The deadline for new California state legislation is September 30. Due the recent housing crisis, the state has taken an increasingly active role in overriding local control of housing decisions.
One of the most significant changes this year has been in relax-ing the rules on building accessory dwelling units (ADUs), also called granny flats and mother-in-law units. The new state rules reduce setbacks to four feet and allow the ADU to cover the entire rear yard of the property. Furthermore, ADUs may now be constructed on the property of existing apartment complexes. Mountain View city staff reports that some older complexes in Mountain View are now constructing ADUs on their property.
The state has also loosened or struck down parking requirements associated with ADUs. The park-ing lost when a garage and carport is converted to an ADU need not be replaced. Furthermore, studio ADUs need not have an associated parking space. The upper lim-it on fines for violators of the use of an ADU as a short-term rental have sharply increased. The state expects that the loosening of these regulations and increasing fines will help encourage the construction of more ADUs for long-term rentals and ease the housing crisis.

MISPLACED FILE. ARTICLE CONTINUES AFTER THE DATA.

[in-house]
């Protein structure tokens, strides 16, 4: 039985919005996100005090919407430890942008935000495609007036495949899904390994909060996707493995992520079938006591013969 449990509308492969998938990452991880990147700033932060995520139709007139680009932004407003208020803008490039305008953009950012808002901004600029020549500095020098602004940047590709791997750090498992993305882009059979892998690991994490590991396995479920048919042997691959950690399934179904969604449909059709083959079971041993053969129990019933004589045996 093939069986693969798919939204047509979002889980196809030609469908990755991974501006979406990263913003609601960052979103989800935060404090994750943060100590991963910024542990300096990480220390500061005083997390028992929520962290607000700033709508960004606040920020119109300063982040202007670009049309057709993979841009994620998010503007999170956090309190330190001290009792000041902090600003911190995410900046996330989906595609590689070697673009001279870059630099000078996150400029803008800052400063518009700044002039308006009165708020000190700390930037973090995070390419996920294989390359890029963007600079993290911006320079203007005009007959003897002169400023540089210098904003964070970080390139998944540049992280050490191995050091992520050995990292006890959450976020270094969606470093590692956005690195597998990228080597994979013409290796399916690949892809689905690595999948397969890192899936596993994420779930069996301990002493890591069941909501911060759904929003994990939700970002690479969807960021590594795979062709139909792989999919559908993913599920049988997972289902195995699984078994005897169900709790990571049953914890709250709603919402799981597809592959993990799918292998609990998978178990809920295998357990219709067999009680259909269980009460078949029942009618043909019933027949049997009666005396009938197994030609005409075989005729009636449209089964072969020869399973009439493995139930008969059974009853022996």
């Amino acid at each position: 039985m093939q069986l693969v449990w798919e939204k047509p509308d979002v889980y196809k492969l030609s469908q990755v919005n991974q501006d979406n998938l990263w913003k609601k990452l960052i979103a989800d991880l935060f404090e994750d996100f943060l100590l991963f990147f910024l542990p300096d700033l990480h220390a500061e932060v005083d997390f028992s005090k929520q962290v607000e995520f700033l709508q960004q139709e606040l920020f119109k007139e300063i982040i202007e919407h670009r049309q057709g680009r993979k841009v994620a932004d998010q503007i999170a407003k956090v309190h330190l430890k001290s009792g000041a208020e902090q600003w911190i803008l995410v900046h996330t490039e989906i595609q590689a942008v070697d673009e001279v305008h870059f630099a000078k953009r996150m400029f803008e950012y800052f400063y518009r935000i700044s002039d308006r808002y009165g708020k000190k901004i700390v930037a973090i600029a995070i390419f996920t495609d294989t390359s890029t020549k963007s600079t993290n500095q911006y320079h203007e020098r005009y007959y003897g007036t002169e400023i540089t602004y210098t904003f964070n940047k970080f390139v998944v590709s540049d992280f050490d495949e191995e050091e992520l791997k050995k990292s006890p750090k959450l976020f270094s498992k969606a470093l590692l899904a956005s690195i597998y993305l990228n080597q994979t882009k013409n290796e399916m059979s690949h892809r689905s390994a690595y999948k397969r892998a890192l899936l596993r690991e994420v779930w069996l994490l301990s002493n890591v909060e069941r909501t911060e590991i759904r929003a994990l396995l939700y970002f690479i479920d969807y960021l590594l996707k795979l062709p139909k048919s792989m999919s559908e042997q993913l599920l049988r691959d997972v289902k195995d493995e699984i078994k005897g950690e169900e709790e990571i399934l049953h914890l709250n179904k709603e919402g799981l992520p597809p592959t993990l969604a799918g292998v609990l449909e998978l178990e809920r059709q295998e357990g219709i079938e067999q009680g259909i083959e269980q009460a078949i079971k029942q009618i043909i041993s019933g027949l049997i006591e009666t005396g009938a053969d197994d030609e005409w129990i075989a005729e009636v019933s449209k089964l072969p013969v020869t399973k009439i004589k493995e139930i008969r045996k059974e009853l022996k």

In general, the state housing law revisions this year have been more modest than many legislators would have liked. 71% of California’s residential parcels are zoned for single-family homes. Senate Bill 1120 would have changed that by allowing up to four units to be built on any single-family lot in the state. This bill passed both the Senate and Assembly but failed to make it to governor’s desk in time. Most likely, a new version of the bill will be crafted next year.